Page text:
Grant Connell was beaming like a proud poppa.
His baby -- the 2006 Rogers Cup -- was a major success, drawing 155,290 fans through the gates and netting, in his estimation, about $1 million more in revenues than Tennis Canada officials originally had projected.
It was topped off yesterday by the victory of the world's No. 1-ranked player, Roger Federer, the perfect ending for a week of exhilarating tennis under sunny skies.
So much for the love-in, however.
Now the attention turns to the storm clouds hovering over the Rogers Cup women's event, which suffered a devastating blow with the withdrawal of five huge names in the past six days.
When action opens up in Montreal today, fan favourites Maria Sharapova, Justine Henin-Hardenne, Venus Williams, Amelie Mauresmo and Mary Pierce will be absent after informing officials of their decisions not to attend.
While the men's tournament at the Rexall Centre also absorbed its share of notable dropouts including Americans Andy Roddick and Andre Agassi, it still was buoyed by the presence of Federer, the sport's dominant player, and second-ranked Rafael Nadal, the apple of many a female eye.
"Obviously it's unfortunate for the fans in Montreal and for the people who put so much effort into it," Connell, the first-year tournament director of the men's event, said yesterday.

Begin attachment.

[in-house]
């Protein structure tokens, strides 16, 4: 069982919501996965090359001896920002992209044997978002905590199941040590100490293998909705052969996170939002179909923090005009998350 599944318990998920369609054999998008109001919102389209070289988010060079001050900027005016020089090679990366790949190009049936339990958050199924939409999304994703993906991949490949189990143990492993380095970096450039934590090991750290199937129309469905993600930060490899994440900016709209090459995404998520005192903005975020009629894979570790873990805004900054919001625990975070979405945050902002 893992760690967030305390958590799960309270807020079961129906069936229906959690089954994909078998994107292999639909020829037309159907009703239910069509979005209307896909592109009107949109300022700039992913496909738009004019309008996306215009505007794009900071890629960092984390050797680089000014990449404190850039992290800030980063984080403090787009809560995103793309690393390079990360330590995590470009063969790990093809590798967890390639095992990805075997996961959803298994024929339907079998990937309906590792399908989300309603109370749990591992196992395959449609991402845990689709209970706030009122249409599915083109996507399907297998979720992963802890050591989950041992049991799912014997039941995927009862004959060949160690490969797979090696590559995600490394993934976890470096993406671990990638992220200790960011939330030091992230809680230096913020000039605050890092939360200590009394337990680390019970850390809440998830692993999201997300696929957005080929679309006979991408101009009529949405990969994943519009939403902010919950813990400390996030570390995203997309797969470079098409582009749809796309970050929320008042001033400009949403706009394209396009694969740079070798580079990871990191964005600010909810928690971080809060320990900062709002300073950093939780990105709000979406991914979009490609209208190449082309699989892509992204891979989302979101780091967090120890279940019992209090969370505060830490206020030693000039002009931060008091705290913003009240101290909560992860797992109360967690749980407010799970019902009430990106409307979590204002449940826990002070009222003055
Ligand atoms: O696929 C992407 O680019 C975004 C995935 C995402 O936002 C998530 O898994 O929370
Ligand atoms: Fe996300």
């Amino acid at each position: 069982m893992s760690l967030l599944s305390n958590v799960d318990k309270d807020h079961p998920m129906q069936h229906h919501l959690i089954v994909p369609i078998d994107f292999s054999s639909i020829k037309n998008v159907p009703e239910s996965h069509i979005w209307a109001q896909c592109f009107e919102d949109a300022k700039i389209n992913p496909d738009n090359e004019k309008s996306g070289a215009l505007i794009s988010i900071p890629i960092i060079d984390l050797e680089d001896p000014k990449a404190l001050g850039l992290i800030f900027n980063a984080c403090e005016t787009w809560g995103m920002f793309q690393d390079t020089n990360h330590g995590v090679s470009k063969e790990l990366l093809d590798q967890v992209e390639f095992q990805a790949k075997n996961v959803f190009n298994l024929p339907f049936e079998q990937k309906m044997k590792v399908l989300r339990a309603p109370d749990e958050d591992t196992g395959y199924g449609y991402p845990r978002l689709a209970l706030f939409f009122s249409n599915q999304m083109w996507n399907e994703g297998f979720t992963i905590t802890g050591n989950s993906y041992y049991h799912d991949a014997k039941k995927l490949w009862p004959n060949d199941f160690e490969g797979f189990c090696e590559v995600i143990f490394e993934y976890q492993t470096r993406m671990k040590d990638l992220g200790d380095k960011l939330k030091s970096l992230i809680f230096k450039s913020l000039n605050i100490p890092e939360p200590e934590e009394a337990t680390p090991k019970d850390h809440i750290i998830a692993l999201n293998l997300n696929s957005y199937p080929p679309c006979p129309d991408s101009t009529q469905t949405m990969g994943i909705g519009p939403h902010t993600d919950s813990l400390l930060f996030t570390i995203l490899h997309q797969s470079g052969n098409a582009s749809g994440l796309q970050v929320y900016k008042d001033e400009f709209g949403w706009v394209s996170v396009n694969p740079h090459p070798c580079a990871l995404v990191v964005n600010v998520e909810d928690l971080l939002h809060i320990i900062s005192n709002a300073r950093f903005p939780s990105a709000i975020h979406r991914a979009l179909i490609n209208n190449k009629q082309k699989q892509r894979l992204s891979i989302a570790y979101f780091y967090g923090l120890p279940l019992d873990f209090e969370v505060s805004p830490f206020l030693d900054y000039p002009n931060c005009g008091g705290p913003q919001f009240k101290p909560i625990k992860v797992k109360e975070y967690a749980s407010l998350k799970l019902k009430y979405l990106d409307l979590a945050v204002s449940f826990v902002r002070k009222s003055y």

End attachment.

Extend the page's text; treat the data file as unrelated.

"But you have to understand, (the women's tour is) in a state of transition. They have a new CEO, Larry Scott, and a new president, Stacey Allaster. They are working around the clock to fix the situation."
The two events will be juxtaposed next year, with the women playing in Toronto and the men competing in Montreal.
"If anything I'm actually optimistic about the next go-around here in that (the problems) are going to be remedied because there are so many conversations and discussions going on right now about fixing it," Connell said.
"When the men's tour formed in 1990 we had some issues with growing pains as well. We were getting some more of the dropouts (while) the women's tour, as we all know, became extremely popular.
"It grew really fast and, as a result, it is kind of creaking a little bit now."
Much to the chagrin of Montreal tennis fans.